Food Recovery vs. Sustainable Materials Management


Much as been written and discussed about how to address the issue of uneaten food. Often, reference is made to the Food Recovery Hierarchy proposed by the United States Environmental Protection Agency. In that model, recovery and composting of uneaten food is suggested to be preferable only above landfilling. This is paradoxical! The most preferred option, Source Reduction, is logical and consistent with the nearly 4 decades old rallying cry of Reduce, Reuse, Recycle. The second option, Feed Hungry People, is also logical and defensible. The third option, Feed Animals, is where the paradox first appears. Nearly every discussion about sustainability suggests that it is essential; some have even suggested that it is required, for humans to move away from an animal-based diet to a plant-based one. So, using uneaten food to feed animals for human consumption either directly or indirectly is counter to the quest for a more equitable, fair, just, and sustainable humanity.


The forth option, Industrial Uses, also presents a paradox. It suggests using oils for rendering and fuel conversion, which is logical and defensible; however, it also suggests using food scraps for digestion to recovery energy. The paradox here is that anaerobic digestion produces methane, which is then burned as part of electricity generation. When one molecule of methane is combusted, one molecule of CO2 and two molecules of H2O are formed. So, one greenhouse gas is burned producing three molecules of two different greenhouse gases, including two molecules of the single, most potent greenhouse gas on the planet! Additionally, it is well-known that the cost to plan, construct, and operate anaerobic digestion facilities is very high. Anaerobic digestion facilities are also very intolerant of contamination and diversity of the feedstock. Lastly, sustaining adequate revenue from the sale of the methane and digestate is sometimes a serious issue. A study by the National Renewable Energy Laboratory found that an anaerobic digestion facility for food would “lose money.”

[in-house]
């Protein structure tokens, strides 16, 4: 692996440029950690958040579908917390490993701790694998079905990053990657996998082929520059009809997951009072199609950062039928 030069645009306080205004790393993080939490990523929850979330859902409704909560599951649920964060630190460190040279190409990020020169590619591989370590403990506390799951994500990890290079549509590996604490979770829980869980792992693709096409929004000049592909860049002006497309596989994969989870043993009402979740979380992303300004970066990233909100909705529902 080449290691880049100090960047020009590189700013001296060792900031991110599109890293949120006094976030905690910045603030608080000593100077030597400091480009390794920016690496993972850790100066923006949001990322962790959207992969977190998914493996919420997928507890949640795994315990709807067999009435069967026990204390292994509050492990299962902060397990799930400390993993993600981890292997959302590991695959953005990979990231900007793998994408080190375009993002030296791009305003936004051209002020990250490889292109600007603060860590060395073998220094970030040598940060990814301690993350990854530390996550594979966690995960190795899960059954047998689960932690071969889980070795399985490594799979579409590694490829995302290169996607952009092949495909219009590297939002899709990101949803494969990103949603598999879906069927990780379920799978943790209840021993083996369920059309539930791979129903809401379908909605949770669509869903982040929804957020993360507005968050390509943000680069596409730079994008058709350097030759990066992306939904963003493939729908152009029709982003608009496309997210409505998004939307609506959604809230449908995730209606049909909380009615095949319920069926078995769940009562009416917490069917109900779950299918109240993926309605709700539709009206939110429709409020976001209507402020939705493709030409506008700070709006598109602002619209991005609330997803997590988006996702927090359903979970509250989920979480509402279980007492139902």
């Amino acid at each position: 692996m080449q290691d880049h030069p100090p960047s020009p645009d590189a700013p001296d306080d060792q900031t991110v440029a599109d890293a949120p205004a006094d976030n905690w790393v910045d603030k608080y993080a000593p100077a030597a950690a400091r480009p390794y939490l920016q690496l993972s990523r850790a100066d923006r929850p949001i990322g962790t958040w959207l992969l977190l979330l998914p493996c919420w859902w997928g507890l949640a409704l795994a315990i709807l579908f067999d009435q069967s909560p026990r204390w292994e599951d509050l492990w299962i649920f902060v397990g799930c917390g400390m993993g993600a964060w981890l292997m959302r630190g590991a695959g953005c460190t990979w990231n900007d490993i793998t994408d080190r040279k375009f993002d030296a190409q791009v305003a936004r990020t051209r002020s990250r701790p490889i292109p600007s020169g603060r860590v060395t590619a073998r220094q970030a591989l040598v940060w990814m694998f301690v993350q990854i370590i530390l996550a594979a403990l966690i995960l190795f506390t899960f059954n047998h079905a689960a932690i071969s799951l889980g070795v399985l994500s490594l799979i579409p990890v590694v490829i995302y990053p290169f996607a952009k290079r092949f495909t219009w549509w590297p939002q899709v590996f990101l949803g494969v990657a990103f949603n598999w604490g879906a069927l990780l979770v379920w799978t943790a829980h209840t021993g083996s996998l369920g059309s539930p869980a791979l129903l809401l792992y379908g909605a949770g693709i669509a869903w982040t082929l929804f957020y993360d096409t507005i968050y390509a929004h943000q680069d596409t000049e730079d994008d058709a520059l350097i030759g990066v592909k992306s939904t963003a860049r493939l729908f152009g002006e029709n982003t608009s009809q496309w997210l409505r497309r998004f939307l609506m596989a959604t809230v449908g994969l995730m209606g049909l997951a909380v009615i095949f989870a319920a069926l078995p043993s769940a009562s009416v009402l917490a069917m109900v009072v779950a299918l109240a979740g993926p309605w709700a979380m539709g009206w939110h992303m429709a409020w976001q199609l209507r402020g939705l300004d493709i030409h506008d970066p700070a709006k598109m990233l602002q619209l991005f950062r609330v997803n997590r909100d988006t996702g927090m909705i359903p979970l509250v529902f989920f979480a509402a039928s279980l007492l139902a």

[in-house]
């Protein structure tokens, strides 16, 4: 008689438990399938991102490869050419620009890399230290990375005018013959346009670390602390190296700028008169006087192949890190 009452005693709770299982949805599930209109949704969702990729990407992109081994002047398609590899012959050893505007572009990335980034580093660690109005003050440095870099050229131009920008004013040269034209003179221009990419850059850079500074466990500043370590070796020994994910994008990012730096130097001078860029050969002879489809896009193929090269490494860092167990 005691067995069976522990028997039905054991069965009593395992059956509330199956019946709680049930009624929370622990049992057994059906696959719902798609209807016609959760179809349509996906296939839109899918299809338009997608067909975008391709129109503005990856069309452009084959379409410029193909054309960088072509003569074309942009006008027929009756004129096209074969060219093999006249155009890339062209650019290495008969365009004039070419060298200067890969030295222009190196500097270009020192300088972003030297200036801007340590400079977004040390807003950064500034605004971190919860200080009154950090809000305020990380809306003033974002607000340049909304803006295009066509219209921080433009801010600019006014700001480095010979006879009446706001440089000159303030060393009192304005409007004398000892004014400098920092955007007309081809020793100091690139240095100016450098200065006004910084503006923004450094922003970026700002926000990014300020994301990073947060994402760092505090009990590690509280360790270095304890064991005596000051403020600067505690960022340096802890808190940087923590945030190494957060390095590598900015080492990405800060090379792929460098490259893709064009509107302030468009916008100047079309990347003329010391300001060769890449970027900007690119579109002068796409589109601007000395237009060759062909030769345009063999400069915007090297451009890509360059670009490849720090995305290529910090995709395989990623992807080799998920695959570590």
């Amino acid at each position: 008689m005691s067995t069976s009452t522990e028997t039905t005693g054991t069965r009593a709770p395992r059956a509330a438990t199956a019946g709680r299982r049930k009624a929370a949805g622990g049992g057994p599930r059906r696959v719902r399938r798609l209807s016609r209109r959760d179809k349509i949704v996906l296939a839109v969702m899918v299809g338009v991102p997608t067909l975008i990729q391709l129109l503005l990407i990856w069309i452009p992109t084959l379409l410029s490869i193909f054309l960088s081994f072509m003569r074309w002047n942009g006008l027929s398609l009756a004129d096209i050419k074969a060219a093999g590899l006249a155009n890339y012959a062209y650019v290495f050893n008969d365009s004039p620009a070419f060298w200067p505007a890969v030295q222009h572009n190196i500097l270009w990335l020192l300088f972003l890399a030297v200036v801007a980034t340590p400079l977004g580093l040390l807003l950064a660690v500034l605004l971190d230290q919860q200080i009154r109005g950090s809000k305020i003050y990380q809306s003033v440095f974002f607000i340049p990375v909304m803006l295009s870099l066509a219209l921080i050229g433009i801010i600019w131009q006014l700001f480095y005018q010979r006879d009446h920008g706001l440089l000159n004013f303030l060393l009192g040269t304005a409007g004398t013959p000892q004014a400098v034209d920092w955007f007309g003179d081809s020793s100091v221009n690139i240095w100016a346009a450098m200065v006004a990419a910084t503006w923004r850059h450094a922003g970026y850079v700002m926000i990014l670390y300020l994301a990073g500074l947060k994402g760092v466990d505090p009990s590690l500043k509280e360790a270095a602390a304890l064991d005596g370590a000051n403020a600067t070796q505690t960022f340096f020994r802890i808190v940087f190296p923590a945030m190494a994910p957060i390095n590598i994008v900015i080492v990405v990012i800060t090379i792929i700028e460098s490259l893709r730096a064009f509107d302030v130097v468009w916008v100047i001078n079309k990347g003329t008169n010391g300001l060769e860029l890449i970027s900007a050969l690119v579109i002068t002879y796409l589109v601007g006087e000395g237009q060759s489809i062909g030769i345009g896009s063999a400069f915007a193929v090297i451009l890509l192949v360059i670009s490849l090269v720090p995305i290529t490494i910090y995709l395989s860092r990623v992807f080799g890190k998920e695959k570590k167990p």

Finally, as the option preferred only over landfilling, Composting, appears on the hierarchy. Described as “create a nutrient-rich soil amendment”, it is illogical and indefensible to place such an outcome so low on a preference scale. The facts are that the amount of land available to grow food has been decreasing for at least the past 50 years and the productivity of the soil on that land has also been decreasing while the number of humans to feed continues to increase. We are past peak oil and approaching peak phosphorus, which means that our ability to create synthetic fertilizer is decreasing. The overuse of synthetic fertilizer is linked to several environmental problems. Clearly, the ability to restore vitality to soils to maximize their productivity is essential for sustainability of an equitable, fair, and just food system.


Fortunately, the United States Environmental Protection Agency is also a source for a more logical and defensible hierarchy regarding what to do with uneaten food. Unfortunately, it is identified as a waste management hierarchy, which is paradoxical because it appears in a document titled Advancing Sustainable Materials Management! This model identifies Source Reduction & Reuse as the most preferred option, which is completely logical and, again, consistent with the Reduce, Ruse, Recycle admonition. The second most preferred option is Recycling/Composting. Here it is recognized that composting and recycling are similar. It may be argued that composting is the only true form of recycling because a biogeochemical cycle is clearly evident whereas conventional recycling of glass, metals, plastics, etc. is merely the reuse of materials, the only cycle being from one end product to another with no return to the original state of the material. Energy Recovery and Treatment & Disposal complete the hierarchy.


A poster that once adorned the halls of the United States Capitol Building correctly identified where composting should be placed in a materials management hierarchy. It proclaimed, “composting…is one of the most Earth friendly things you can do.” It did not proclaim that composting is one of the least preferred manners in which to manage uneaten food.

It is past due for the composting community and others involved in conversations about what to do with the billions of pounds of uneaten food generated annually in just the United States to cease referring to the Food Recovery Hierarchy and to embrace the Sustainable Materials Management one.